He also noted that, unlike earlier North Korean missiles, the Hwasong-14 intercontinental ballistic missile (ICBM) that was tested earlier this month is fitted with a payload shroud, which hides the payload from external view.

"That sort of design suggests that they're planning on incorporating decoys, in addition to just a single warhead — but that would be several years down the road, requiring additional development and testing," Schilling said.

Home grown

North Korea's nuclear missile program is made possible by a massive commitment of money and resources, reported the Washington Post, even though the country is thought to be one of the poorest in the world, and where inhabitants endure frequent power outages and shortages of basic supplies.

Schilling said each rocket based on the Hwasong-14 would probably costs tens of millions of dollars to build, and the North Koreans are expected to put several such rockets into service over the next few years.

The technologies used in the latest rocket also showed how North Korea's missile technology has advanced since its earlier reliance on missile technology from post-Soviet Russia, in addition to covert assistance in the past from Pakistan and Iran.

"We think this is a home-grown design." Schilling said. "Getting to this stage over the last 20 years has involved some foreign collaboration, but at this point, we think that they've taken the training wheels off, and they're doing this on their own, with just an incredibly focused effort from a relatively poor nation."

Reliability risk

Schilling said North Korea still faces many engineering challenges before the Hwasong-14 can be an effective weapon, particularly when it comes to ensuring that the missiles can function under the haste and uncertainty of combat conditions.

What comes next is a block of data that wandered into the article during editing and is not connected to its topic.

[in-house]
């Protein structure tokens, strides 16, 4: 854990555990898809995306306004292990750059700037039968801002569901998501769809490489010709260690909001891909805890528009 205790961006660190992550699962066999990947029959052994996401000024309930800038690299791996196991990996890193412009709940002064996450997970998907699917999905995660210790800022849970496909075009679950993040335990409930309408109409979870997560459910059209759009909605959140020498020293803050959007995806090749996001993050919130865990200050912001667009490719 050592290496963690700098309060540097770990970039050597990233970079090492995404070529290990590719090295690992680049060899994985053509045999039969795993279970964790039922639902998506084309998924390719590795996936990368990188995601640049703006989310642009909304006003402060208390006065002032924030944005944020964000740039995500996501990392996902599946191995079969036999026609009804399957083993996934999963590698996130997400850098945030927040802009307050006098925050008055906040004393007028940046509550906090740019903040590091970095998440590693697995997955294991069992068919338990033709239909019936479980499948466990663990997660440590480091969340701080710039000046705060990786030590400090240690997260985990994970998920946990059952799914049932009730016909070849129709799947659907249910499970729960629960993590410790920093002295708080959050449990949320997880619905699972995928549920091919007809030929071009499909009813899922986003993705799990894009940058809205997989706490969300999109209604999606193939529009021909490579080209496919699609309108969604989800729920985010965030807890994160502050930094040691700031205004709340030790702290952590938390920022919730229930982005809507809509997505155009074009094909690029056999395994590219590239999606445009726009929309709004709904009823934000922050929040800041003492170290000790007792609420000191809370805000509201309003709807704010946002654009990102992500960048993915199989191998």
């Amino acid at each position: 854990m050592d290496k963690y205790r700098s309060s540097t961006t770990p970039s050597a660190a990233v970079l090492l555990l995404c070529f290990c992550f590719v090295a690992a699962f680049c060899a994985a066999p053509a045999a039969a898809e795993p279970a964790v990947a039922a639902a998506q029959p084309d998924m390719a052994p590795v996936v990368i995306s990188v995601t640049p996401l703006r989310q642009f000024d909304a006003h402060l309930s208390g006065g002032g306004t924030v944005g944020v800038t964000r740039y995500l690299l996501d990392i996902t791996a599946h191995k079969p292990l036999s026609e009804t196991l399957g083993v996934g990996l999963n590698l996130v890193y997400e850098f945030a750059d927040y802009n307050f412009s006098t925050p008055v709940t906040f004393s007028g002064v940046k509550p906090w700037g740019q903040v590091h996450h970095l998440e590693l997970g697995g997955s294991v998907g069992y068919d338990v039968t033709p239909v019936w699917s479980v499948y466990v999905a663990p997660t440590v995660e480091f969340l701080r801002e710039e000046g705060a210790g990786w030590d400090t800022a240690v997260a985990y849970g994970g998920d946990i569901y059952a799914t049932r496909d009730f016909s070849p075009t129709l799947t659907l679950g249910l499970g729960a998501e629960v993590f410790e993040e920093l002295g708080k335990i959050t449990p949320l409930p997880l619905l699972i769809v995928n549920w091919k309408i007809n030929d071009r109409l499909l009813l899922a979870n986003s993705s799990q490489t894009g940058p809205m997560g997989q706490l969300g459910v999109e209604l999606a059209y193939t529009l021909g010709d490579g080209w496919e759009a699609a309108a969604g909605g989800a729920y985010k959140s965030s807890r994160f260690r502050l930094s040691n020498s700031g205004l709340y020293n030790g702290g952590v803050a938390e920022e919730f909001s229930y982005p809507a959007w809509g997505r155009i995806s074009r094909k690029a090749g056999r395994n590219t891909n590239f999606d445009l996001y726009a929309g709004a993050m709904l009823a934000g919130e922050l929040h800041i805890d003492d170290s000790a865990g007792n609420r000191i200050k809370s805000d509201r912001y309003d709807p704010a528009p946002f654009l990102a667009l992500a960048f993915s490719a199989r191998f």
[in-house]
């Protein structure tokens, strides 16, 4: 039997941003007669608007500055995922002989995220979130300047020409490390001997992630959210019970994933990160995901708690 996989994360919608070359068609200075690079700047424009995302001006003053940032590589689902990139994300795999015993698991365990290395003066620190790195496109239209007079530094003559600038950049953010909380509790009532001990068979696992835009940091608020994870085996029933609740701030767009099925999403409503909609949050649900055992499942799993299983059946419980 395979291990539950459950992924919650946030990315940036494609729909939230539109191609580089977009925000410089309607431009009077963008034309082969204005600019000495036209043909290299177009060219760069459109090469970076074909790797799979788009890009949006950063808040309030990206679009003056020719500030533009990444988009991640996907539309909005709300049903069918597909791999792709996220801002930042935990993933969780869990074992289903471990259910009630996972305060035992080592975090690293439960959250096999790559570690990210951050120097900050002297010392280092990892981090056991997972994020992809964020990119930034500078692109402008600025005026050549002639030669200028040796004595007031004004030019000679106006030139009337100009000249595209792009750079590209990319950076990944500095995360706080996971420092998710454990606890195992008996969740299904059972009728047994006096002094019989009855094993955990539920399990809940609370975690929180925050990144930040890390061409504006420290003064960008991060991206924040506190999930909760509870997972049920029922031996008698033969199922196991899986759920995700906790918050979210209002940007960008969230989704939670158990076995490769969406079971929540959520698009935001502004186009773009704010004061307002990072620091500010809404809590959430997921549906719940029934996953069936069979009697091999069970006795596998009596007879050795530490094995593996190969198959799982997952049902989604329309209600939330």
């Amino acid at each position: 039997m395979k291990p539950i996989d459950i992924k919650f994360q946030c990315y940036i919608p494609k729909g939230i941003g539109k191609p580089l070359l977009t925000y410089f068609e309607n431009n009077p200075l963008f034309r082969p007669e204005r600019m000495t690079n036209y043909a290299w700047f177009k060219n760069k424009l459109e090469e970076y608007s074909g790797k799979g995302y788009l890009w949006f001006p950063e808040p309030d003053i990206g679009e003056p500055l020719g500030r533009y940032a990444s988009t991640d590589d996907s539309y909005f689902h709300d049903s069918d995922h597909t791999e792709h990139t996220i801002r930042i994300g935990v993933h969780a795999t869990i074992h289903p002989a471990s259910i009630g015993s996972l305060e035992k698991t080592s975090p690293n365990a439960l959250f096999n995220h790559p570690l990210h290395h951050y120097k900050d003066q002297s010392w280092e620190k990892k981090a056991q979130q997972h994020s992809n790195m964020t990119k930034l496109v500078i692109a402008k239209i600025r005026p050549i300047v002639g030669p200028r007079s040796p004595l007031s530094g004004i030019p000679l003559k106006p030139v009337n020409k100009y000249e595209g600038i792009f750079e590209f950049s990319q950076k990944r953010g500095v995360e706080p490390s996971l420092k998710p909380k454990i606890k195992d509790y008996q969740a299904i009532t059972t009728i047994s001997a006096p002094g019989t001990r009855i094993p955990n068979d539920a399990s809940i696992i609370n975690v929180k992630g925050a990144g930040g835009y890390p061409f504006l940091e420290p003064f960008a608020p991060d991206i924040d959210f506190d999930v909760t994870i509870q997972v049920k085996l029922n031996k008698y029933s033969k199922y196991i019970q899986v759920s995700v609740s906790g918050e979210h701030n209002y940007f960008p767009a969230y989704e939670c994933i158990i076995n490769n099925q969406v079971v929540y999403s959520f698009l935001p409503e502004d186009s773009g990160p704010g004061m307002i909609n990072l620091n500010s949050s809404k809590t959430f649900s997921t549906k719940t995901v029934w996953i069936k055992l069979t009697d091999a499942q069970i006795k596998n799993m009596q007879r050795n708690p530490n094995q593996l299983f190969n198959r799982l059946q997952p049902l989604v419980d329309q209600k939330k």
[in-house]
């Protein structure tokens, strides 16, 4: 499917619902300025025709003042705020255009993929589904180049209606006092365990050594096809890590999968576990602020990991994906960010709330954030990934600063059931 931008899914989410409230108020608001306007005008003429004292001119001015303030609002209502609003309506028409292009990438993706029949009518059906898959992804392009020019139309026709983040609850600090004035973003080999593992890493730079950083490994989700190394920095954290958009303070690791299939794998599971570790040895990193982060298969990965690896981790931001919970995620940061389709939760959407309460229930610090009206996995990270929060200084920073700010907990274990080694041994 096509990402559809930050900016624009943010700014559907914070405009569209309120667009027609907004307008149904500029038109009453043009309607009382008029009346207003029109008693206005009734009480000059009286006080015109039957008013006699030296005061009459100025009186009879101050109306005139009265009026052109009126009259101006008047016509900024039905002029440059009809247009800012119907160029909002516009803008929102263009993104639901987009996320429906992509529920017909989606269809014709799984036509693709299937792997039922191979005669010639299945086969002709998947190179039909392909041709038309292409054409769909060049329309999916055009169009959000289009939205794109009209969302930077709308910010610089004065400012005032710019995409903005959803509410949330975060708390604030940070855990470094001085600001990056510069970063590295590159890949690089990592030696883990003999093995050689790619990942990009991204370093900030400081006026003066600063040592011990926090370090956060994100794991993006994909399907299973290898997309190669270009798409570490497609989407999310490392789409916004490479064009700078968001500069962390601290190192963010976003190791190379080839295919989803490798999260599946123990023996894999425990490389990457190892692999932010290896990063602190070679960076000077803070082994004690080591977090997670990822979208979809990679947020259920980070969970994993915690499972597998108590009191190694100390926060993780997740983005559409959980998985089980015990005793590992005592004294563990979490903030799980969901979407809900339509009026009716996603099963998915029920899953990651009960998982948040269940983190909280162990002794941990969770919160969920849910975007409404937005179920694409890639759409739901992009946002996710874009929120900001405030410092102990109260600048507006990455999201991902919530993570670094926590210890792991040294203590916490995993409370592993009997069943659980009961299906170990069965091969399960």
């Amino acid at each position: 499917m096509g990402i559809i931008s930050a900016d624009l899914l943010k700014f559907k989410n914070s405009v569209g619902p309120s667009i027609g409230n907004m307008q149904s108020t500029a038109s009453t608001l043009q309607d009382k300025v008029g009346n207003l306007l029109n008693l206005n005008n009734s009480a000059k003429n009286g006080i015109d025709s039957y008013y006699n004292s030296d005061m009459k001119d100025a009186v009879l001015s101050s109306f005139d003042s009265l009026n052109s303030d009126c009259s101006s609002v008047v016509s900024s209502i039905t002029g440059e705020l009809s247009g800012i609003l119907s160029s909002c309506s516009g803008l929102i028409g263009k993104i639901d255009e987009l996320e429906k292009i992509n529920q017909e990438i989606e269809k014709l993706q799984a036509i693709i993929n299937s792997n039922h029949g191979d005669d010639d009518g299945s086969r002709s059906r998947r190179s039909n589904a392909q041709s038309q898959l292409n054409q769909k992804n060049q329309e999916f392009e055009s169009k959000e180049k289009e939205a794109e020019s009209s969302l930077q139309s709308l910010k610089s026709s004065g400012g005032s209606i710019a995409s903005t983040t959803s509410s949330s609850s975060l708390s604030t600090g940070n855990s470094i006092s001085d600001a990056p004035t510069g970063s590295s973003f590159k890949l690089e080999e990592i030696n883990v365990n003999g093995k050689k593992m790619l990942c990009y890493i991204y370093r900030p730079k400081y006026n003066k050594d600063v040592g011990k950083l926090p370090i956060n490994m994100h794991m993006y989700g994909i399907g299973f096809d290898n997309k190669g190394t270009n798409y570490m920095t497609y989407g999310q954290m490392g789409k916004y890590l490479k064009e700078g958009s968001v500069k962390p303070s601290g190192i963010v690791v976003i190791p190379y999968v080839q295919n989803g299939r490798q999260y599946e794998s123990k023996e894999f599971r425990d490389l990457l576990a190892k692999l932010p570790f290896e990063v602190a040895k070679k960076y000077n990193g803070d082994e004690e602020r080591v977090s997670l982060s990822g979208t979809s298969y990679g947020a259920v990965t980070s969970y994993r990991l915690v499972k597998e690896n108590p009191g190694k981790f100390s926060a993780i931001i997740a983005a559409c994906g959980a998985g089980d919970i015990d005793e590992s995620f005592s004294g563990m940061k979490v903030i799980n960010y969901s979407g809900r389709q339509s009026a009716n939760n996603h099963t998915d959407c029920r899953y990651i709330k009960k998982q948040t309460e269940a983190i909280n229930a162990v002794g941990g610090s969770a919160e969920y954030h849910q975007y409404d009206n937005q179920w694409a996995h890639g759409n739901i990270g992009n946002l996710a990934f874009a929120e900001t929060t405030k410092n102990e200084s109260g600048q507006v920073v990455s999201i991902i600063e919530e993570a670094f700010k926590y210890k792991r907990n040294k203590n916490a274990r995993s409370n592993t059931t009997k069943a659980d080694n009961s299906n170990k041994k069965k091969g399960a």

"We are actually surprised that this one worked at all — their missiles rarely work on the first try," he said.

Developing precise guidance systems for the missiles would be another challenge: "They've done launches which suggest they have guidance technology that would at least be accurate enough to hit city-sized targets," Schilling said. "Anything more precise than that would probably require a great deal of testing to calibrate the guidance systems."

The next stages of North Korea's missile development will probably only be known when it tests another missile. And only North Korea knows when that may be.

"That's hard to read," Schilling said. "They may just consider this success to be sufficient for the moment, and not risk embarrassing themselves with a failure."

Original article on Live Science.

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Live Science Contributor

Tom Metcalfe is a freelance journalist and regular Live Science contributor who is based in London in the United Kingdom. Tom writes mainly about science, space, archaeology, the Earth and the oceans. He has also written for the BBC, NBC News, National Geographic, Scientific American, Air & Space, and many others.